Physicians have to be extremely careful while detecting this condition due to the possibility of the symptoms being the result of any other disease that might be curable. The risk of misdiagnosis is high in this case. Due to this reason, healthcare providers have to strictly adhere to certain diagnostic guidelines. Locked-in Syndrome can be confirmed only when all the following diagnostic criteria have been met. These include:
- The cause of brain trauma should be established
- Medications or drugs are not responsible for the disorder
- 6 months or 12 months have passed after the occurrence a non-traumatic and a traumatic brain injury, respectively
- The curable problems within the metabolic system have not resulted in the signs of loss of awareness
- The possibility of curable factors, like a brain tumor, has been ruled out MRI and other brain imaging scans
- Medical professionals, such as physicians and nurses, have confirmed that the sufferer is in a persistent vegetative state and the fact is supported by friends and family members of the patient
- Two physicians, with necessary expertise in handling this condition, have confirmed independently that the patient has not exhibited any meaningful movement, awareness or attempt to communicate
In case there is a doubt in the diagnosis, a more expert assessment should be conducted by a psychiatrist and a neurologist.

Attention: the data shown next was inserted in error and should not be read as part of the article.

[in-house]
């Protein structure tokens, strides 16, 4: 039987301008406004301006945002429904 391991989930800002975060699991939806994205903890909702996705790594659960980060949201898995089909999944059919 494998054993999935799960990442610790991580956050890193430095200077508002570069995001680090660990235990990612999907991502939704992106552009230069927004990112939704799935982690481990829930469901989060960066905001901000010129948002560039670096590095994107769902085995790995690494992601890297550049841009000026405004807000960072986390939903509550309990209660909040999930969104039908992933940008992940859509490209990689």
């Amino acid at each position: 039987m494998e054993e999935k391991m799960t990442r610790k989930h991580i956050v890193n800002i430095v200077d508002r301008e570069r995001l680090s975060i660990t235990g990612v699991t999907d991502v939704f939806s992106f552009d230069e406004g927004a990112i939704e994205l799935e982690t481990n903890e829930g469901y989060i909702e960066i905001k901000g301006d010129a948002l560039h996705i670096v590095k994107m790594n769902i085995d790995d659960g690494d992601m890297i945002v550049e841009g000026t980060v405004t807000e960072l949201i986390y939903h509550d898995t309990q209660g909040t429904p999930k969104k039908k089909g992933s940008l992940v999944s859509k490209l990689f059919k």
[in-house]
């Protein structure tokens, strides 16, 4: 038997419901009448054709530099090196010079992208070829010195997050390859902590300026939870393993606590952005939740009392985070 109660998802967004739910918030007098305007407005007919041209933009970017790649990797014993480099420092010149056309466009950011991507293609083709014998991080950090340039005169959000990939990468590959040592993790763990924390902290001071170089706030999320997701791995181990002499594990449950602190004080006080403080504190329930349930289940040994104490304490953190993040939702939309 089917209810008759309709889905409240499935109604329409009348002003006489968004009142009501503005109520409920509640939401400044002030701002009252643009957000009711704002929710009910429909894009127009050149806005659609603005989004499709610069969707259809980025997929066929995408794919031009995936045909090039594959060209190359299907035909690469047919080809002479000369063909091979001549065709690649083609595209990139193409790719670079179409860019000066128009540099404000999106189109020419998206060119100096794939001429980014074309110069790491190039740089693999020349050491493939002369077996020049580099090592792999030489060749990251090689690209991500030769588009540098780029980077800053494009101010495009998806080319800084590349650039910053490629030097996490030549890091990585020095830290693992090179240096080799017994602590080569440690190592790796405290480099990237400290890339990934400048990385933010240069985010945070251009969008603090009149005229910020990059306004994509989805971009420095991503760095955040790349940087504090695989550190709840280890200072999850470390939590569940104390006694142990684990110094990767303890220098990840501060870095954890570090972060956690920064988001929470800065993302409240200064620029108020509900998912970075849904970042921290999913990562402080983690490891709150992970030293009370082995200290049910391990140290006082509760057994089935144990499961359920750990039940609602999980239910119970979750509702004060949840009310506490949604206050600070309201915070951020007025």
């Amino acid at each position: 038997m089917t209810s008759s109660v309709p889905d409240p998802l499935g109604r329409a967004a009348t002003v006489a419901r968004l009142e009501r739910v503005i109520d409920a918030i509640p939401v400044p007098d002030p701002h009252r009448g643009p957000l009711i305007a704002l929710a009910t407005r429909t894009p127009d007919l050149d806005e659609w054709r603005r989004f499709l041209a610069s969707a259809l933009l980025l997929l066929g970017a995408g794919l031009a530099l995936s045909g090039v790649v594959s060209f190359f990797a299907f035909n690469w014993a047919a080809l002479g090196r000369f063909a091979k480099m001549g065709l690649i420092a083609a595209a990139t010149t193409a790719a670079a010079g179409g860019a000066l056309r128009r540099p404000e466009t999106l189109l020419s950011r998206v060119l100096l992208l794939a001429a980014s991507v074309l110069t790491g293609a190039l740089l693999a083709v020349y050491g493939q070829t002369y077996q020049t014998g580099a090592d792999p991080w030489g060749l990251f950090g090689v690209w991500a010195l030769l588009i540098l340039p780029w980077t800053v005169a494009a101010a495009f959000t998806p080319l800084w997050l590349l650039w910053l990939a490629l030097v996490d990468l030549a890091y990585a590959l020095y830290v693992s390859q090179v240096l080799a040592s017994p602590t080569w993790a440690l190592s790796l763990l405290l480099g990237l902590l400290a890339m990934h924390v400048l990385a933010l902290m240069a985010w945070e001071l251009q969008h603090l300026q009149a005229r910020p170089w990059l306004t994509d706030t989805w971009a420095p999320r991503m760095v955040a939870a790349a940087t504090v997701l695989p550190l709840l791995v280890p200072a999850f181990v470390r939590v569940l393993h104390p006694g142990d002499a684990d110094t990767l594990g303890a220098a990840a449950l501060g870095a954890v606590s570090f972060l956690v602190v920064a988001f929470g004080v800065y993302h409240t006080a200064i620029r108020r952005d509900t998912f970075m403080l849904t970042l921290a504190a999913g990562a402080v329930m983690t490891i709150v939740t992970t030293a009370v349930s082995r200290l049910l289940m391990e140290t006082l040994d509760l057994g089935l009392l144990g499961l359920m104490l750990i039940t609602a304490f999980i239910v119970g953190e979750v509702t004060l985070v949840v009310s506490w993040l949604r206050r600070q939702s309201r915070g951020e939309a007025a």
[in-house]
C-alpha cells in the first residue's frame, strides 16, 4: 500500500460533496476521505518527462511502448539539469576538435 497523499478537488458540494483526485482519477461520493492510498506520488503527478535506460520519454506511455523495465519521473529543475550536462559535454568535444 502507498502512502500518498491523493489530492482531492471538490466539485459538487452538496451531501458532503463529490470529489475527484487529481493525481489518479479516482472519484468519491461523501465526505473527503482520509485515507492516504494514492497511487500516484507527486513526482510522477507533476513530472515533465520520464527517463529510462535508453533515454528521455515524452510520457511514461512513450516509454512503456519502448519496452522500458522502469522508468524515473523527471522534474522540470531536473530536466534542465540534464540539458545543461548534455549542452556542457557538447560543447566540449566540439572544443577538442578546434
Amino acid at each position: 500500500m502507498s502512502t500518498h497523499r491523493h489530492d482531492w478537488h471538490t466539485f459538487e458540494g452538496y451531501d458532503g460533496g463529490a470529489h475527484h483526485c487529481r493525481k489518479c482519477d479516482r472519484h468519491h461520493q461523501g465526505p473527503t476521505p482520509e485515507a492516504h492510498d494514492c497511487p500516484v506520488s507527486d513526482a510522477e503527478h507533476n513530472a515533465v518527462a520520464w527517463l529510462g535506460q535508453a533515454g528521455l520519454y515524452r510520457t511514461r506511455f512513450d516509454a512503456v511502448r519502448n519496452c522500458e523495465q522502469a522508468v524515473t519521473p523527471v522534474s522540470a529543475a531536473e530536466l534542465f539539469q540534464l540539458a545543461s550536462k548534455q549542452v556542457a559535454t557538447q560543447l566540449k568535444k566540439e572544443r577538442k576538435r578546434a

Locked-in Syndrome Differential Diagnosis
During differential diagnosis, physicians should make sure that the paralysis is symptomatic of LIS and not of other conditions like
Locked-in Syndrome Treatment
Unfortunately, there is no treatment for this disorder. Certain paralyzed muscles may be activated through neuromuscular stimulation, which involves the use of electrodes to stimulate muscles. However, this type of treatment is only useful in rare cases. Most individuals affected by this syndrome fail to regain movement ever in their life. As such, treatment for this disease is usually supportive and symptomatic.
Locked-in Syndrome Rehabilitation and Management
Among all stroke survivors, patients with LIS are found to suffer from the highest level of disability. Due to this reason, an early diagnosis of this condition is essential for the purpose of rehabilitation. Participants need to be actively involved while making decisions about their rehabilitation. Rehabilitation involves:
Picture 2 – Locked-in Syndrome Image
Correction of Mobility and Positioning
It includes positioning the wheelchair or bed in such a way as to improve comfort and visual comfort of sufferers. Patients should be made to perform certain exercises to maintain their range of motion as well as control their limbs, head, eyes, trunk and breathing. Botox injections, antispasmodic drugs and stretching exercises can help reduce spasticity and improve the work of care providers, particularly in transfer, positioning and personal care for sufferers.